By US Daily Review Staff.
Myanmar (often referred to as Burma by opponents of the current regime) is known for political oppression and poverty under the rule of the world’s longest-lasting military dictatorship. But a University of Dayton music professor reveals a different side of the country: a vibrant pop music industry.
The pop music scene is producing national celebrities and Burmese versions of hits by Western artists such as Shakira, Celine Dion and Snoop Dogg, according to ethnomusicologist and Burmese culture expert Heather MacLachlan in her book Burma’s Pop Music Industry: Creators, Distributors, Censors, released this month by University of Rochester Press.
On multiple visits from 2007 to 2009, MacLachlan interviewed Burmese composers, performers, producers, concert promoters, journalists, recording engineers, radio station employees, music teachers and censors in Yangon — the largest city in Myanmar, also known as Burma.
She discovered a sound that is extremely similar to American and British top-40 hits, sometimes copying music and melodies exactly, rewriting only the lyrics. Occasionally the lyrics will be pro-democracy, but the message is always subtle because of the threat of censorship, she said. More often, the lyrics focus on common themes like love, friendship and family. The first major Burmese pop music hit was in 1969, “Mummy, I want a girlfriend,” MacLachlan said.
“I went to Burma to study traditional forms of music making, but I discovered a vibrant pop music industry that everyone was listening to. It was deeply meaningful to millions of people,” she said. “This is a rare look into Burmese culture, especially because the country is so difficult to access.”
She recalls attending a concert for one of the country’s most respected bands that played a copy of Collective Soul’s “December” with eerie exactness, while expressing Burmese ideas using Burmese lyrics. She encountered similar examples of what she calls “copy songs,” featuring Burmese lyrics to songs by Hilary Duff, Snoop Dogg and The Eagles.
“Some criticize the music as derivative and a pale, washed-out imitation, but if you are disrespectful to someone’s music making, you are really disrespectful to that person,” MacLachlan said.
She said one artist told her they find Western hits to be beautiful pieces of music.
“But you can’t buy Lady Gaga or Madonna,” the artist told her. “And even if you could, you wouldn’t understand the words. We’re making this music accessible to an audience so they can enjoy it.”
Not all songs are “copy songs.” MacLachlan said most artists also record “own tunes” — original compositions that sound very much like mainstream American pop music: electric guitars, keyboard, drum kit, lead singer, simple melodies.
MacLachlan gives several reasons for why Burmese pop music is so similar to music in the West:
- The nation has no copyright laws and does not educate the public about intellectual property;
- Artists see their imitation as a service for local fans who have no access to the originals and do not understand English;
- Young people receive no training in traditional Burmese music, and artists learn by ear, listening to bootleg recordings;
- The culture defines “good songs” as those to which audiences respond — the more popular the song, the more it can be considered “good.”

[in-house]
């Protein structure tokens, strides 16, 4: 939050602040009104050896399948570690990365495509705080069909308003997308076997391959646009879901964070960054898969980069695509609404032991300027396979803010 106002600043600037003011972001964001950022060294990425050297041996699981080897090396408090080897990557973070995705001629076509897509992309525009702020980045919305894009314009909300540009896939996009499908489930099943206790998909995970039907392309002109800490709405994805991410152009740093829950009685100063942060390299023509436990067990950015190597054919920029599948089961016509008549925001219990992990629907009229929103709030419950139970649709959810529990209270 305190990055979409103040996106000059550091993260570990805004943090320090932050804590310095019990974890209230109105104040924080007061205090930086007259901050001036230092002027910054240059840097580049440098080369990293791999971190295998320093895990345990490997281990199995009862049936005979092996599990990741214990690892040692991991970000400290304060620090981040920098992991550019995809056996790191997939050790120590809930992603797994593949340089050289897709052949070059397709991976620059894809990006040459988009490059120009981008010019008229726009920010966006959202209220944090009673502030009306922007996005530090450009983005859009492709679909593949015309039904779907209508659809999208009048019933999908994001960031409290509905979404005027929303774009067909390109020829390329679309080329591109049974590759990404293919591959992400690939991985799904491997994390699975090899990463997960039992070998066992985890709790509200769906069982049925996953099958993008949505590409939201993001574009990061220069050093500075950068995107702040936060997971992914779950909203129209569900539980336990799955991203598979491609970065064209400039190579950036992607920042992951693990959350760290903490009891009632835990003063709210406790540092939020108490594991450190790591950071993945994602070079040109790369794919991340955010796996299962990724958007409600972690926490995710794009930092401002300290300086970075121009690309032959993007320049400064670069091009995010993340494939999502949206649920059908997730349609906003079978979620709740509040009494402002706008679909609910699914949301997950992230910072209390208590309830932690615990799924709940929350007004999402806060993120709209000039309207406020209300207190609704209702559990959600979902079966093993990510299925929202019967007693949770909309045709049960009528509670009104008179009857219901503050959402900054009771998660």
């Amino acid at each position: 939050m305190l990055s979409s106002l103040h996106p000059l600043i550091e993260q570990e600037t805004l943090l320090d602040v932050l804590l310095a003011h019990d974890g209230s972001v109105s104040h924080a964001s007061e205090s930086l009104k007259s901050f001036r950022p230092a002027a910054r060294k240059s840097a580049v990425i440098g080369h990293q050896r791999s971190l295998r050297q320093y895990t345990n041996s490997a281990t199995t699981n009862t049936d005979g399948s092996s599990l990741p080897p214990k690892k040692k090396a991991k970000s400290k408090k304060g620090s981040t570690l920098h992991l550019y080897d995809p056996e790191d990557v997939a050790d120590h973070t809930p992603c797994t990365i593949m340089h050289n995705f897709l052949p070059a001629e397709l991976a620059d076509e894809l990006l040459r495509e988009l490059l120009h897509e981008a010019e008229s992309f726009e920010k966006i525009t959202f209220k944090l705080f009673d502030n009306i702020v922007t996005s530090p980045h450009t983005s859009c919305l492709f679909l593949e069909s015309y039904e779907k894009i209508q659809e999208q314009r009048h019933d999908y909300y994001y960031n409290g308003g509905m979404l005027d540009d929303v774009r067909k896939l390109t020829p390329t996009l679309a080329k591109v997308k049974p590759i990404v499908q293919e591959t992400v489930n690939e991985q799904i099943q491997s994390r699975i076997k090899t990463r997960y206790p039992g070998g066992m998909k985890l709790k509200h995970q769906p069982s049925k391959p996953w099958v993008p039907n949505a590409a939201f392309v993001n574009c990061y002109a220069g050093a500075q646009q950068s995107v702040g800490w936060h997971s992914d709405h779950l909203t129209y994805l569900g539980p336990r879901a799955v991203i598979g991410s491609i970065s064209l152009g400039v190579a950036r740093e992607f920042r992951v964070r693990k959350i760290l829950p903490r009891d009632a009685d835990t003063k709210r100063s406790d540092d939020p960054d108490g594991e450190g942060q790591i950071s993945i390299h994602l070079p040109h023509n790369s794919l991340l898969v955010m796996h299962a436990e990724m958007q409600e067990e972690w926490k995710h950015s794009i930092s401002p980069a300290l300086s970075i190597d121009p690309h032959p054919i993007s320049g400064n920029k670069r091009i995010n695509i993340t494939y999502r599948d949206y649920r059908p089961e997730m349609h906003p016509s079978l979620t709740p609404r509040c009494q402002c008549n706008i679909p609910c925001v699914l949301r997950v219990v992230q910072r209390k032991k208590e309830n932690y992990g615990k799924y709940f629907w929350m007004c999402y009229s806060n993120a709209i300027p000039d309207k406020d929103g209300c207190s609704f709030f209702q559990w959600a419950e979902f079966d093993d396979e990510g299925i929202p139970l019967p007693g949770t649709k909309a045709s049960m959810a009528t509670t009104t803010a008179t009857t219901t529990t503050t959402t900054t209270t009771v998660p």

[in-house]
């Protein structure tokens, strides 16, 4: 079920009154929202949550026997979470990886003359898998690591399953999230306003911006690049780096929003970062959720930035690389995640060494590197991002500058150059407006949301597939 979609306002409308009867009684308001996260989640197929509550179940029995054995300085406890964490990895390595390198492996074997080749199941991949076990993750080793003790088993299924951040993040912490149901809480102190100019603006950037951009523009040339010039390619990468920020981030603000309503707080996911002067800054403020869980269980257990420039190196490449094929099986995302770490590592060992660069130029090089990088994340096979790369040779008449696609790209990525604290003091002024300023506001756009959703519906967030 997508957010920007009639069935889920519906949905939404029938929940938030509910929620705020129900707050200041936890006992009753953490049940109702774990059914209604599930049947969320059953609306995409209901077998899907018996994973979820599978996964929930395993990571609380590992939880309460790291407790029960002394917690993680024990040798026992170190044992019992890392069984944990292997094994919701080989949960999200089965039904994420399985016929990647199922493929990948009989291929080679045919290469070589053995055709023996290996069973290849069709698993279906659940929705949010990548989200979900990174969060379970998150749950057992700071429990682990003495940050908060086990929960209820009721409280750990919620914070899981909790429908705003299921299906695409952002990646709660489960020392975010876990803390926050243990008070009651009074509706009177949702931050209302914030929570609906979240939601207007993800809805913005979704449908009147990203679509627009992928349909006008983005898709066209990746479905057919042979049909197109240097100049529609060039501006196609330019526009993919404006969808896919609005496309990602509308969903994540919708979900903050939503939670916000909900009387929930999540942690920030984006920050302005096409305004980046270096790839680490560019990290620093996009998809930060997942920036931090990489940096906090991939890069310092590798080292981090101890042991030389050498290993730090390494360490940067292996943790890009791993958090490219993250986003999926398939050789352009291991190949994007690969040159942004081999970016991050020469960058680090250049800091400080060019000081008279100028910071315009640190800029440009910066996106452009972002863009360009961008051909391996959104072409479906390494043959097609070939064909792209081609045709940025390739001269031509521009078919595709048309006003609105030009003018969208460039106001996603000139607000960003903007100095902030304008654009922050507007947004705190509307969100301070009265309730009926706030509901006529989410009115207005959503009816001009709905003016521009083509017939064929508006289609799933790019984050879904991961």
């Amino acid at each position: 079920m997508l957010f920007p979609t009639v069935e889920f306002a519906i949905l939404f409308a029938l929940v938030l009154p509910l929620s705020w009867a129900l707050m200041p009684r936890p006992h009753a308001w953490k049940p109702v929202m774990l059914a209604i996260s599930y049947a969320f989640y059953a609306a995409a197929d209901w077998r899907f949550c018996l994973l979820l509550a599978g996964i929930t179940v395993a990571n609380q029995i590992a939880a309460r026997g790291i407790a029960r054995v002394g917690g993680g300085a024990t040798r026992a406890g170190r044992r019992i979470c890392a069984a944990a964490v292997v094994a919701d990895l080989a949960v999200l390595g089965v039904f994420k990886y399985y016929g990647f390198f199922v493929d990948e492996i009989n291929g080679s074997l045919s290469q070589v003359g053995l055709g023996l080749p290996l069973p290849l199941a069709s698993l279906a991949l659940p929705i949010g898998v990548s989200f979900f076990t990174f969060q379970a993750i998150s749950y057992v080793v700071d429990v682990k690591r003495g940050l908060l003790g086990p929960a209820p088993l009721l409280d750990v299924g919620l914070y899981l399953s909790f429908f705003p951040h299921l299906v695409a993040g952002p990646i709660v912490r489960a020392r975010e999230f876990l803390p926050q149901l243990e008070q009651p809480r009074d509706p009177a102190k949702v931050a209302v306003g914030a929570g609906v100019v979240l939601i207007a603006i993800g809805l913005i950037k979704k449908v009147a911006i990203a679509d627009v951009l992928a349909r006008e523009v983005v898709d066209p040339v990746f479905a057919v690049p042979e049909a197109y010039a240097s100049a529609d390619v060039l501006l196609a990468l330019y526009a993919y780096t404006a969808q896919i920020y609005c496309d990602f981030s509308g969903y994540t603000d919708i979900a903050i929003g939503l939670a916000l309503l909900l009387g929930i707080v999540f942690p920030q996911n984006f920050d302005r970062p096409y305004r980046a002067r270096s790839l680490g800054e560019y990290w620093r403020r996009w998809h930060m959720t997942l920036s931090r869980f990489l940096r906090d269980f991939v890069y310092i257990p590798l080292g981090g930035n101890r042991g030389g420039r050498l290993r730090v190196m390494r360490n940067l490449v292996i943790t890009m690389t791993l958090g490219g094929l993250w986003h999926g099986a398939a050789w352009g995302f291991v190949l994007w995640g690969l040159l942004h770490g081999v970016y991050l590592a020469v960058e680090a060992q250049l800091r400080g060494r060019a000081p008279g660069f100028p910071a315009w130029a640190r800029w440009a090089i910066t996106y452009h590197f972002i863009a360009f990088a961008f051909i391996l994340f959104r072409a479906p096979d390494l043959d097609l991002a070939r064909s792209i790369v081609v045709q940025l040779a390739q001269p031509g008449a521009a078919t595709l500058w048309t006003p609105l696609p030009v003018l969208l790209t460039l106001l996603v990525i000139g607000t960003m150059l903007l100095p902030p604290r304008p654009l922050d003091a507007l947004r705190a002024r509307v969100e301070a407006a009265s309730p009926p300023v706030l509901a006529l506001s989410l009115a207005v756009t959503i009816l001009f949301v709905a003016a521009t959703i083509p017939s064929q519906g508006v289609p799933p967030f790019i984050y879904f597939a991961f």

“Their culture places a value on imitation rather than innovation, and they do not have our belief that authenticity derives from originality, so they create songs that are truly their own while also being explicit copies of English hits,” MacLachlan said. “It is a legitimate way of revealing their hearts to the world.”
Because of Myanmar’s political climate, the government has a heavy hand in the music industry. The military junta at first opposed the new music, but they recognized its popularity early on and began using it in the 1970s for propaganda. Today, the government often enlists popular artists to record songs about getting vaccinated or some other public service announcement; and it requires all songs to be submitted to a state censor board.
Artists must walk a fine line between cooperating with the regime and staying true to their fans and to the music, MacLachlan said. Most of the people she interviewed said recording for the government is “selling out,” but she spoke to one artist who had spent time in prison for writing pro-democracy songs. He now records for the government and tries to avoid any controversy.
Stories of artists singing about resistance or subversion of the government are rare, she said. Even those who do oppose the regime through music do so with subtle language.
“Some scholars give the impression that rock and roll artists are either freedom fighters or they’re just a bunch of patsies cooperating with the regime, but the truth is neither of those,” MacLachlan said. “They are doing the best they can in a really difficult situation.”
Despite the government’s best efforts, however, MacLachlan did find examples of resistance and avoidance of the censorship system. Ethnic minority Christians have established their own recording industry, producing music in one of the many minority languages in the country. Burmese refugees living abroad will also record music in the U.S. or U.K. and then post it to YouTube or e-mail it to people back inside the country.
Although Myanmar’s music industry is not mounting major resistance to the government, it is contributing to the greater good. MacLachlan said most of the artists she interviewed give a lot of money to support victims of natural disasters. They also perform many free concerts.
“It’s not just a business for these artists, it’s a way of life. They are good people who do their best to help their fellow countrymen and women.”